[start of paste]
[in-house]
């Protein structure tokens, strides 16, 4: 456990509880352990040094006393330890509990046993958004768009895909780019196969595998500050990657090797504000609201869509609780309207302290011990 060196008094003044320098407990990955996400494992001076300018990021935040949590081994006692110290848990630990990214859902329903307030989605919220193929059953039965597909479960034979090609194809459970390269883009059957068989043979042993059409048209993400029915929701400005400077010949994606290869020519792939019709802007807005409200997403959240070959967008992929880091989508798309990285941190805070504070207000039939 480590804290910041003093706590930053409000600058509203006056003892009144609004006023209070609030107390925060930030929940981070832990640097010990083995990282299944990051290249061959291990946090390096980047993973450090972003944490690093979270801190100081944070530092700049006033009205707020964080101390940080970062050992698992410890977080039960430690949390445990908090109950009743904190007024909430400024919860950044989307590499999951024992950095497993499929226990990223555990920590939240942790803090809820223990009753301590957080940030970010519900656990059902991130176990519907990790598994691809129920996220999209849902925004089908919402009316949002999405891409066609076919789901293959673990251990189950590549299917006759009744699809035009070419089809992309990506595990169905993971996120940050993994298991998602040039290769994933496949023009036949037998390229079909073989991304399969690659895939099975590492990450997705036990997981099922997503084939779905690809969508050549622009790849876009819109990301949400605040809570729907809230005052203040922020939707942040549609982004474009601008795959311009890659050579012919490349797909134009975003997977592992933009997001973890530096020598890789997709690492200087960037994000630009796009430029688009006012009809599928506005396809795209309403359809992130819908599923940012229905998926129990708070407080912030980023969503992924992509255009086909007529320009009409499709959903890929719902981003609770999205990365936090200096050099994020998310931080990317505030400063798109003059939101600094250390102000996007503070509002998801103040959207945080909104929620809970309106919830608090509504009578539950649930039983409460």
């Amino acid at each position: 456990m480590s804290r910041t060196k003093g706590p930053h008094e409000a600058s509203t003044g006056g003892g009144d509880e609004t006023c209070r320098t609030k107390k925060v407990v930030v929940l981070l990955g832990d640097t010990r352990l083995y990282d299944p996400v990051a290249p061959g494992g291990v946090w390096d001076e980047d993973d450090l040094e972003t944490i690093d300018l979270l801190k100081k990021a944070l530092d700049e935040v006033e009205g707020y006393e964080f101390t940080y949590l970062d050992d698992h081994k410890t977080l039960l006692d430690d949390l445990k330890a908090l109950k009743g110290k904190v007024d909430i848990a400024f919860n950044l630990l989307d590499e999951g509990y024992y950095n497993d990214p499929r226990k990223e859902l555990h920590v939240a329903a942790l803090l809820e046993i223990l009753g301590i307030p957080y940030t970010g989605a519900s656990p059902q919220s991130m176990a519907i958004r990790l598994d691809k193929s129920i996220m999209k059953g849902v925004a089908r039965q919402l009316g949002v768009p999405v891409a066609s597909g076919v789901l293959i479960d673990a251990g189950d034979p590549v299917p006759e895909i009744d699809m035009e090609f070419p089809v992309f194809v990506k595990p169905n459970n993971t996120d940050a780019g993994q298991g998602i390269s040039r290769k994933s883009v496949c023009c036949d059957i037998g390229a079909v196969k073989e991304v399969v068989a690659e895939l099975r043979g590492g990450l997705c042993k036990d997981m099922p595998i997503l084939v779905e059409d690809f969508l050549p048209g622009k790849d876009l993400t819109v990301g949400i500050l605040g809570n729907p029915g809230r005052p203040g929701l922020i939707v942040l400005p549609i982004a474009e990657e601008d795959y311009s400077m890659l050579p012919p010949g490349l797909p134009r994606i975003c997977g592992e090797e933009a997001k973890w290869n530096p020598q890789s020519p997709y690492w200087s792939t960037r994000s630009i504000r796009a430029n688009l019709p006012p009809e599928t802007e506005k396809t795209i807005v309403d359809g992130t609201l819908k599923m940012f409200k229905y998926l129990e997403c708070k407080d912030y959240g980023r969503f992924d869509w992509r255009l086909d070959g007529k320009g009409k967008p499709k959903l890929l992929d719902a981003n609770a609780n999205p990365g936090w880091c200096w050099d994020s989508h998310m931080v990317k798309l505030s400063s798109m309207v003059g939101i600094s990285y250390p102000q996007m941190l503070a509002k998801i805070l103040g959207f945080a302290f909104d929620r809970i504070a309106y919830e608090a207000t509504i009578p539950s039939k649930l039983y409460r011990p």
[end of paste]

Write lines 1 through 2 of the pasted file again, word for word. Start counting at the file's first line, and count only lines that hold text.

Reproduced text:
[in-house]
């Protein structure tokens, strides 16, 4: 456990509880352990040094006393330890509990046993958004768009895909780019196969595998500050990657090797504000609201869509609780309207302290011990 060196008094003044320098407990990955996400494992001076300018990021935040949590081994006692110290848990630990990214859902329903307030989605919220193929059953039965597909479960034979090609194809459970390269883009059957068989043979042993059409048209993400029915929701400005400077010949994606290869020519792939019709802007807005409200997403959240070959967008992929880091989508798309990285941190805070504070207000039939 480590804290910041003093706590930053409000600058509203006056003892009144609004006023209070609030107390925060930030929940981070832990640097010990083995990282299944990051290249061959291990946090390096980047993973450090972003944490690093979270801190100081944070530092700049006033009205707020964080101390940080970062050992698992410890977080039960430690949390445990908090109950009743904190007024909430400024919860950044989307590499999951024992950095497993499929226990990223555990920590939240942790803090809820223990009753301590957080940030970010519900656990059902991130176990519907990790598994691809129920996220999209849902925004089908919402009316949002999405891409066609076919789901293959673990251990189950590549299917006759009744699809035009070419089809992309990506595990169905993971996120940050993994298991998602040039290769994933496949023009036949037998390229079909073989991304399969690659895939099975590492990450997705036990997981099922997503084939779905690809969508050549622009790849876009819109990301949400605040809570729907809230005052203040922020939707942040549609982004474009601008795959311009890659050579012919490349797909134009975003997977592992933009997001973890530096020598890789997709690492200087960037994000630009796009430029688009006012009809599928506005396809795209309403359809992130819908599923940012229905998926129990708070407080912030980023969503992924992509255009086909007529320009009409499709959903890929719902981003609770999205990365936090200096050099994020998310931080990317505030400063798109003059939101600094250390102000996007503070509002998801103040959207945080909104929620809970309106919830608090509504009578539950649930039983409460």